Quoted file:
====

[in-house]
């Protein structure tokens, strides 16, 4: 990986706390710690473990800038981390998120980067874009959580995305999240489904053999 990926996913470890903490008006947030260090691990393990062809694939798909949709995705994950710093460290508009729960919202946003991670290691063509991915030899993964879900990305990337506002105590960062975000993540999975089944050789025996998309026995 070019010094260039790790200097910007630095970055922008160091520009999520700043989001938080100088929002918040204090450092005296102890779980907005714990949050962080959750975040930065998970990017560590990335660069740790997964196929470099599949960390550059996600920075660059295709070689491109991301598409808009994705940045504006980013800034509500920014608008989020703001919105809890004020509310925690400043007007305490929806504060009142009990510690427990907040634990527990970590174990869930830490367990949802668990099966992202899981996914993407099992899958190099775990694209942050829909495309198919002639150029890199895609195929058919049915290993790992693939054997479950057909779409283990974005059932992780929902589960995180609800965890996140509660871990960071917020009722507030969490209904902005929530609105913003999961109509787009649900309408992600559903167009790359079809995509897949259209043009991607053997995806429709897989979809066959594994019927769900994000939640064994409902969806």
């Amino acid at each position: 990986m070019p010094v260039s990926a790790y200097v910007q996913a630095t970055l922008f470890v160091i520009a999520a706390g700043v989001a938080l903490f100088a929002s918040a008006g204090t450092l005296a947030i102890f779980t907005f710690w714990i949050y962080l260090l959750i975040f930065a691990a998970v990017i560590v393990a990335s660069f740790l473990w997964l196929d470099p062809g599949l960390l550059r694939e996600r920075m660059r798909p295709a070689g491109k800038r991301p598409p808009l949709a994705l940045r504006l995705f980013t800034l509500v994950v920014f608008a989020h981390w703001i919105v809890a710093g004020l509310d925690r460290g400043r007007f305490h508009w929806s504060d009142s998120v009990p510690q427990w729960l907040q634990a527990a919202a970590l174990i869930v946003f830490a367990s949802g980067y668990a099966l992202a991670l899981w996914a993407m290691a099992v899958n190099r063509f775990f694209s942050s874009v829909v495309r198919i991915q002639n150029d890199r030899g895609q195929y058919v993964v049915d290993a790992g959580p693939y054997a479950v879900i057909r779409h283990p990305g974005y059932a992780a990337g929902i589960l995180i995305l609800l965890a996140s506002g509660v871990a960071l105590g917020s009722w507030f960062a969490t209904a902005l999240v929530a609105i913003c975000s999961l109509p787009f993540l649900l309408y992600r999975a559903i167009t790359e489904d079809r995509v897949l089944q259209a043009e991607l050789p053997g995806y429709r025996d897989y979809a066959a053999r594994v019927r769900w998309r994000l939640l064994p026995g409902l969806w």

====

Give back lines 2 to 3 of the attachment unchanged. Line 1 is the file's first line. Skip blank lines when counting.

């Protein structure tokens, strides 16, 4: 990986706390710690473990800038981390998120980067874009959580995305999240489904053999 990926996913470890903490008006947030260090691990393990062809694939798909949709995705994950710093460290508009729960919202946003991670290691063509991915030899993964879900990305990337506002105590960062975000993540999975089944050789025996998309026995 070019010094260039790790200097910007630095970055922008160091520009999520700043989001938080100088929002918040204090450092005296102890779980907005714990949050962080959750975040930065998970990017560590990335660069740790997964196929470099599949960390550059996600920075660059295709070689491109991301598409808009994705940045504006980013800034509500920014608008989020703001919105809890004020509310925690400043007007305490929806504060009142009990510690427990907040634990527990970590174990869930830490367990949802668990099966992202899981996914993407099992899958190099775990694209942050829909495309198919002639150029890199895609195929058919049915290993790992693939054997479950057909779409283990974005059932992780929902589960995180609800965890996140509660871990960071917020009722507030969490209904902005929530609105913003999961109509787009649900309408992600559903167009790359079809995509897949259209043009991607053997995806429709897989979809066959594994019927769900994000939640064994409902969806």
């Amino acid at each position: 990986m070019p010094v260039s990926a790790y200097v910007q996913a630095t970055l922008f470890v160091i520009a999520a706390g700043v989001a938080l903490f100088a929002s918040a008006g204090t450092l005296a947030i102890f779980t907005f710690w714990i949050y962080l260090l959750i975040f930065a691990a998970v990017i560590v393990a990335s660069f740790l473990w997964l196929d470099p062809g599949l960390l550059r694939e996600r920075m660059r798909p295709a070689g491109k800038r991301p598409p808009l949709a994705l940045r504006l995705f980013t800034l509500v994950v920014f608008a989020h981390w703001i919105v809890a710093g004020l509310d925690r460290g400043r007007f305490h508009w929806s504060d009142s998120v009990p510690q427990w729960l907040q634990a527990a919202a970590l174990i869930v946003f830490a367990s949802g980067y668990a099966l992202a991670l899981w996914a993407m290691a099992v899958n190099r063509f775990f694209s942050s874009v829909v495309r198919i991915q002639n150029d890199r030899g895609q195929y058919v993964v049915d290993a790992g959580p693939y054997a479950v879900i057909r779409h283990p990305g974005y059932a992780a990337g929902i589960l995180i995305l609800l965890a996140s506002g509660v871990a960071l105590g917020s009722w507030f960062a969490t209904a902005l999240v929530a609105i913003c975000s999961l109509p787009f993540l649900l309408y992600r999975a559903i167009t790359e489904d079809r995509v897949l089944q259209a043009e991607l050789p053997g995806y429709r025996d897989y979809a066959a053999r594994v019927r769900w998309r994000l939640l064994p026995g409902l969806w």